I'm trying to make a hat. A hat to make a pattern for a secret squirrel mini project that I'll announce very soon. But I need to finish the pattern. Need to. Not want to.
And so I'm trying. Pick it up, put it down. Pick it up again. Rip and rip and rip. And any one of the versions I'd made would probably have looked lovely I'm sure, but they weren't what I had in my mind's eye and so I'm ripping. Cause I want it to be really good.
As I was making this hat though I realised that I had a working demonstration of how practice, and trial and error, are the things that are getting me to the destination. Not some innate crafty magic. I've written quite a few blog posts talking around this topic like "I'm not creative" and "You're so talented - and other malignant myths" that talk about the fact that in order to create something beautiful you do not need to be talented. You just need to be making. Practice is key to how you get good at anything. And at the risk of stating the obvious, this hat is a case study around these ideas. I'm practicing and trialling and practicing and trialling getting my colour choices to where I want them to be.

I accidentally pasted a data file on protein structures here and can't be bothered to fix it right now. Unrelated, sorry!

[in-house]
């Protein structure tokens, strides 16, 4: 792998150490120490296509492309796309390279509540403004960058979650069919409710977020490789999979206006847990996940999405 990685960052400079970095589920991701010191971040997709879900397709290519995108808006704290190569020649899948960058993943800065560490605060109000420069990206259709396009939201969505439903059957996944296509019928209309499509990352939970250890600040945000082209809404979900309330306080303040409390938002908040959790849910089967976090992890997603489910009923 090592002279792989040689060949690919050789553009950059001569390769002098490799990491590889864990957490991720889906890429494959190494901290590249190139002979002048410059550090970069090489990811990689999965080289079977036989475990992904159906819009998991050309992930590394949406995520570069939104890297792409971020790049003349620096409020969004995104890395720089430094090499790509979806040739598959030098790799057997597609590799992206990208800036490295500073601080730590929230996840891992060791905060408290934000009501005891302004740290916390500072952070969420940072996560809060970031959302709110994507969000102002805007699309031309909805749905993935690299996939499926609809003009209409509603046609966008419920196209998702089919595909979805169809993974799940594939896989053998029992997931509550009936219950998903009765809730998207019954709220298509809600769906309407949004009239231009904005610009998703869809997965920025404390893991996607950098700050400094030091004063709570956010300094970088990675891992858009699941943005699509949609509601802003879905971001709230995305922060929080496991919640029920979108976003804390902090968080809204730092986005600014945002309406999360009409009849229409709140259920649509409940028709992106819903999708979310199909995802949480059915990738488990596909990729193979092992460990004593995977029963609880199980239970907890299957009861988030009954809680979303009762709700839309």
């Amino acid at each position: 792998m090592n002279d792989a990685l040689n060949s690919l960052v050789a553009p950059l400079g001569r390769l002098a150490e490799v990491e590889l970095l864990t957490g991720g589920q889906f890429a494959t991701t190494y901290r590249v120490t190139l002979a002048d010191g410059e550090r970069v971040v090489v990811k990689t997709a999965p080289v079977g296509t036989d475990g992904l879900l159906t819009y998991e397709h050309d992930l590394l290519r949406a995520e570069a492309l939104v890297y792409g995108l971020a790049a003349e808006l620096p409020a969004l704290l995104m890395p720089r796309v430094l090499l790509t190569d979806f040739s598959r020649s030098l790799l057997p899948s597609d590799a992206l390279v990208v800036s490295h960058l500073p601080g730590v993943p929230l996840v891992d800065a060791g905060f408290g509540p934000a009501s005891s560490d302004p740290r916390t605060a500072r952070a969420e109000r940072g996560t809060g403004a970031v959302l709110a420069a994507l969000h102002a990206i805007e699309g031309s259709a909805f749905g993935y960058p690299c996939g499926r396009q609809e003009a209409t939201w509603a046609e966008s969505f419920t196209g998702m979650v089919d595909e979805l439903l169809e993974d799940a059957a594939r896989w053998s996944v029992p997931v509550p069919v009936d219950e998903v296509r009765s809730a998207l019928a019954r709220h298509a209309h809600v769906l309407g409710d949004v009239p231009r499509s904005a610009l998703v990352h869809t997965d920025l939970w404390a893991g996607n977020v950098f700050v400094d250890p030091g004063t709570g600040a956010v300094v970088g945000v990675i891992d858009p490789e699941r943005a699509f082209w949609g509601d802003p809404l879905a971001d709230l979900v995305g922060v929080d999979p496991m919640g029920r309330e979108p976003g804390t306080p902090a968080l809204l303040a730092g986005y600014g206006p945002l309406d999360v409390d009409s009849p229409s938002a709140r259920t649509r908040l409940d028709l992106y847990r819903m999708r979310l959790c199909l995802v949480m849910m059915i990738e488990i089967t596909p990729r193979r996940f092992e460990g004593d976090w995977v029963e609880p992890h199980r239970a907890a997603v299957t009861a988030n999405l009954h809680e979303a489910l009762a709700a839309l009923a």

The other thing this hat is proving to me is the old "Planning only takes you so far" truth. That post shows you another version of this very same hat.
So here it is. The story of a half-finished hat.
I'm sure in five years time after doing a lot more colourwork and making many more choices about colour that I will be faster at it and it won't take so many versions to get it right. I hope so anyway.